+systematics or hot processes. These come later. Shit is about
+programming, and doing it right. Any complexity added to this process
+should be a simple, fundamental solution to any constraint or bottleneck
+on this process. Always try to improve, that is agile.
+<blockquote><strong>“Simplicity is the ultimate sophistication.”
+</strong>Leonardo da Vinci (Italian draftsman, Painter, Sculptor,
+Architect and Engineer whose genius epitomized the Renaissance humanist
+ideal. 1452-1519)</blockquote>
+<h2>What is simplicity</h2>
+Simplicity is the beauty of expressing in its most fundamental form. Its
+the art of reducing till only the mandatory fundamentals are left and
+all needs are still met.
+When we're talking about processes, we are not necessarily talking about
+the bare essentials. We're talking about picking the constraint that
+limits generated value the most and solving just that.
+If you have no process or you can't really name or define your process
+and you aren't delivering great software. Introduce one. Pick the
+essentials from one that works for you. Keep it simple, keep it bare and
+keep it clean. For instance, you could start with doing two week long
+iterations. Plan user stories per iteration and review each week what
+has been done, how everyone liked it and what has to be done the next
+iteration. It doesn't get much more bare than that. Side note; daily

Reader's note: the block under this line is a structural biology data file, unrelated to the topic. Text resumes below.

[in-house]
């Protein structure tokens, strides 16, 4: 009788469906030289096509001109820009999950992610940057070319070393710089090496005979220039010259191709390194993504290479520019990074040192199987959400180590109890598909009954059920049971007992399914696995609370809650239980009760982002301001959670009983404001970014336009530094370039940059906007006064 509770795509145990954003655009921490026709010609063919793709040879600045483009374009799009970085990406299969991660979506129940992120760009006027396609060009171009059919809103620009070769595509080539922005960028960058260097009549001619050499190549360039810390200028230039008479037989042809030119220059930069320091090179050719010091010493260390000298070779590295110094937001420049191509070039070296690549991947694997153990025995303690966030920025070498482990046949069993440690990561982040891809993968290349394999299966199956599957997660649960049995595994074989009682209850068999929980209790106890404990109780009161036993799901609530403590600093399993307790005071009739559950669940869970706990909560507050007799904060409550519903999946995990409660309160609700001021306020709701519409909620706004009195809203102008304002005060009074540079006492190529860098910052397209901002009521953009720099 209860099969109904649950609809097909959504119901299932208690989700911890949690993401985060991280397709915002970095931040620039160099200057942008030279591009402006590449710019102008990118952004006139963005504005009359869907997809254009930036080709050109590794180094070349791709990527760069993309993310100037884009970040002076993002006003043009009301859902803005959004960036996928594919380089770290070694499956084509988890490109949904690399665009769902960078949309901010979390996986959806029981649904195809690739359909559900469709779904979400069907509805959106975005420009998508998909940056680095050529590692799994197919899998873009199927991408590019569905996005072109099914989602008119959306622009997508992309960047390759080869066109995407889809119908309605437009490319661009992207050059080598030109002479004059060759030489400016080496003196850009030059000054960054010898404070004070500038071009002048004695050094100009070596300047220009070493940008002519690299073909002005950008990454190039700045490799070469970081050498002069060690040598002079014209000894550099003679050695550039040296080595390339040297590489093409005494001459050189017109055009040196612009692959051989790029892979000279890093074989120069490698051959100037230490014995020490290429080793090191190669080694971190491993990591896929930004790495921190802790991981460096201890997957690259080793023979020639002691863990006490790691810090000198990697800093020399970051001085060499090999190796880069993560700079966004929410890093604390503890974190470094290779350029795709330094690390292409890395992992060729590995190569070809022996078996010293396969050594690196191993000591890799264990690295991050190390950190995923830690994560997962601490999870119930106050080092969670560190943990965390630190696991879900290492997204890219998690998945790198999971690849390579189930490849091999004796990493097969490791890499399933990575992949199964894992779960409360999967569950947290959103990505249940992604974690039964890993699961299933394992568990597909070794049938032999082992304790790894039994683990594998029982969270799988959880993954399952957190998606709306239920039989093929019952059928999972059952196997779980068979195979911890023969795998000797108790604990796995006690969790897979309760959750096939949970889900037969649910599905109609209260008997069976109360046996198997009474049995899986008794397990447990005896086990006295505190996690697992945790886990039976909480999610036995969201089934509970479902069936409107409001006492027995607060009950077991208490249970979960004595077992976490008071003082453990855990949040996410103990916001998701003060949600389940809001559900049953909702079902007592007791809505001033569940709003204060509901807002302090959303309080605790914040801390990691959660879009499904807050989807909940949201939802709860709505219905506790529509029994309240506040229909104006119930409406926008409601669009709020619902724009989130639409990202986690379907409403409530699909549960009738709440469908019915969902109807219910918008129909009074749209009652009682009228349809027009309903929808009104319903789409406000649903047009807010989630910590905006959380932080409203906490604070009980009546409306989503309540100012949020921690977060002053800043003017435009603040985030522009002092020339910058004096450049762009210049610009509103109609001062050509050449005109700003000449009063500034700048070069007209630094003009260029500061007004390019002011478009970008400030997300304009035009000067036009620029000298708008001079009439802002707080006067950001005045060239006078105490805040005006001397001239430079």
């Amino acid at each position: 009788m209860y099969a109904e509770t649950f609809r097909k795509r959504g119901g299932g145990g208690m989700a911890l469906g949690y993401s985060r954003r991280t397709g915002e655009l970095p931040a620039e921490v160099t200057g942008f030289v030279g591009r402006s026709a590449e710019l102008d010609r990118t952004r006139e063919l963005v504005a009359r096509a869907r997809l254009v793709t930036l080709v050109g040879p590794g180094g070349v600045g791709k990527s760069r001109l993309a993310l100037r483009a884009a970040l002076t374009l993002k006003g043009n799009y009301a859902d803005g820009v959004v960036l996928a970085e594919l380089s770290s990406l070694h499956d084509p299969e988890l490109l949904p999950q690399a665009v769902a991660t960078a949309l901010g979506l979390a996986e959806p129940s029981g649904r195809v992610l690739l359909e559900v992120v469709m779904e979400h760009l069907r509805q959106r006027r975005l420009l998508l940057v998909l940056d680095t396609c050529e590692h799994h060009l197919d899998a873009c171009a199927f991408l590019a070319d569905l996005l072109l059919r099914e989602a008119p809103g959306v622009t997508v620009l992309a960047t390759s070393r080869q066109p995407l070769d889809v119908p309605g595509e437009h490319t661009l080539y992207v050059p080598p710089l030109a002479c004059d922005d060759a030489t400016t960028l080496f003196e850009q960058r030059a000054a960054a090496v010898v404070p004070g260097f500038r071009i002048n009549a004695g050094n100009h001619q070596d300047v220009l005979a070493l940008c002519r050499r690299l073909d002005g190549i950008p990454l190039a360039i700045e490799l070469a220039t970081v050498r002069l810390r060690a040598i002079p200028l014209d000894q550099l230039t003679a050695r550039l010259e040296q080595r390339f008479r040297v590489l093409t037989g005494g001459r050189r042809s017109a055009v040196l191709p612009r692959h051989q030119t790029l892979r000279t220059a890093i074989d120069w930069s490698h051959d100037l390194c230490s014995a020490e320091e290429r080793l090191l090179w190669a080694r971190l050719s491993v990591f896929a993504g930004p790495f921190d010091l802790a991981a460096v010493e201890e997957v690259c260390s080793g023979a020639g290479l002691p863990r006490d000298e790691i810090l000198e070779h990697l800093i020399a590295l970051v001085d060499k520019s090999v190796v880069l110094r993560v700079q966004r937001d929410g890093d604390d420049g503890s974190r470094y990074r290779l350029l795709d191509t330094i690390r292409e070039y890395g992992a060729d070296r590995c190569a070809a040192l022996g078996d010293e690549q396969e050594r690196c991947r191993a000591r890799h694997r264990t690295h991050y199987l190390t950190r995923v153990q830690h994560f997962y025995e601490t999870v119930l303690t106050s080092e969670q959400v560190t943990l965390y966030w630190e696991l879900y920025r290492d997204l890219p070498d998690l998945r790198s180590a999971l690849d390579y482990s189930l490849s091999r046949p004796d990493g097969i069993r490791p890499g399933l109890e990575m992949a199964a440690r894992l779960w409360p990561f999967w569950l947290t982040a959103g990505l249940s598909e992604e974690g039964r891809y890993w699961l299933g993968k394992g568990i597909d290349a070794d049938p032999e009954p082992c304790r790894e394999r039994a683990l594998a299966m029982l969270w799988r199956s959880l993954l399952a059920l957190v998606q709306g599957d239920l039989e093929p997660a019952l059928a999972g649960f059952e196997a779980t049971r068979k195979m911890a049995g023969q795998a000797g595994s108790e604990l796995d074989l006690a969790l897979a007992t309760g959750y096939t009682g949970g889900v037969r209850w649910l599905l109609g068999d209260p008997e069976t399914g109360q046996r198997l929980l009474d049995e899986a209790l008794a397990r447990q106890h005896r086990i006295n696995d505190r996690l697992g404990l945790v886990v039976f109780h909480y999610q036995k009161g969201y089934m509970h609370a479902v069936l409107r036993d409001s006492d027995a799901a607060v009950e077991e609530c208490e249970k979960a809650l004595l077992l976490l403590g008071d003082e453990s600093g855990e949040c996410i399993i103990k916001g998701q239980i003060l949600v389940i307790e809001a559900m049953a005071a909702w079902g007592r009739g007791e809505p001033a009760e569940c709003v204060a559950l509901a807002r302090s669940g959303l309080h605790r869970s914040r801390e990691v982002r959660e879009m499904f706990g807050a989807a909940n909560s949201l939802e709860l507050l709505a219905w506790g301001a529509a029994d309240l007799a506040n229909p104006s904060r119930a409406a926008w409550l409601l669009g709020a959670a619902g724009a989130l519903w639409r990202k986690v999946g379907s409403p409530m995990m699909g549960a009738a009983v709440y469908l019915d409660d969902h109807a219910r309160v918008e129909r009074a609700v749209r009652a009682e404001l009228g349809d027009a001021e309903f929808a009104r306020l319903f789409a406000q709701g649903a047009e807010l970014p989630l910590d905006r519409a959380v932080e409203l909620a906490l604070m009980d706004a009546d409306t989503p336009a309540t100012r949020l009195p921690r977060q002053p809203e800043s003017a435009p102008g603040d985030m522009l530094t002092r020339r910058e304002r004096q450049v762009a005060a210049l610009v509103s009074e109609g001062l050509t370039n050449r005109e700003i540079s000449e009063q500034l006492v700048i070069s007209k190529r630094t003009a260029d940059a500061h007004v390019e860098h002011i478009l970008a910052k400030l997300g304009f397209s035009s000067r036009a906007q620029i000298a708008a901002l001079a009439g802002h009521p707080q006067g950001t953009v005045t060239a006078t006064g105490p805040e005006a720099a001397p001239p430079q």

+stand ups really help too. Its a social thing.
+Then, start to take a look at what problems you, your team and your
+fellow team members have. Code Quality low? Take a look at code reviews.
+Lots of time lost with fixing bugs? Try automating your tests or even
+*gasp* Test Driven Development. Deployment taking days or even weeks?
+Hell yeah, go for continuous delivery. Team stressed out? Hit a bar!
+Developers stressed out from frustrating bugs? Try pair programming.
+There's a lot more of these solutions, and many aren't even tech
+Metrics are another thing. Track how many stories are delivered per
+iteration and their value. There is nothing more satisfying than seeing
+and increase in productivity after a change. Tracking user activity and
+usage can act as a great motivator too. Whatever you track -- try
+everything -- don't forget that the map is not the territory.
+Every iteration, review if the fixes actually worked. Convinced it
+works? Dump it for the time being, it might just not work for you. Or
+try a little longer and see how it fares on the long run. And for all
+these things, once they're implemented they're not done. Even they can
+be improved till sheer awesomeness. For instance, ywhat we've learned.
+We should look at the biggest bottleneck down the development pipe and
+fix those, one by one. Pick simple, small solutions and review. Track
+and measure everything and use those as both indicators of bottlenecks
+and motivators. Sure, great people mean a lot to the success of a
+project, but if they aren't delivering the right value, it's not going
+to happen. Tweaking your process allows you to introduce a lot of fun
+and productivity into development.
+<em>In response to the discussions afthis, only you can. </em>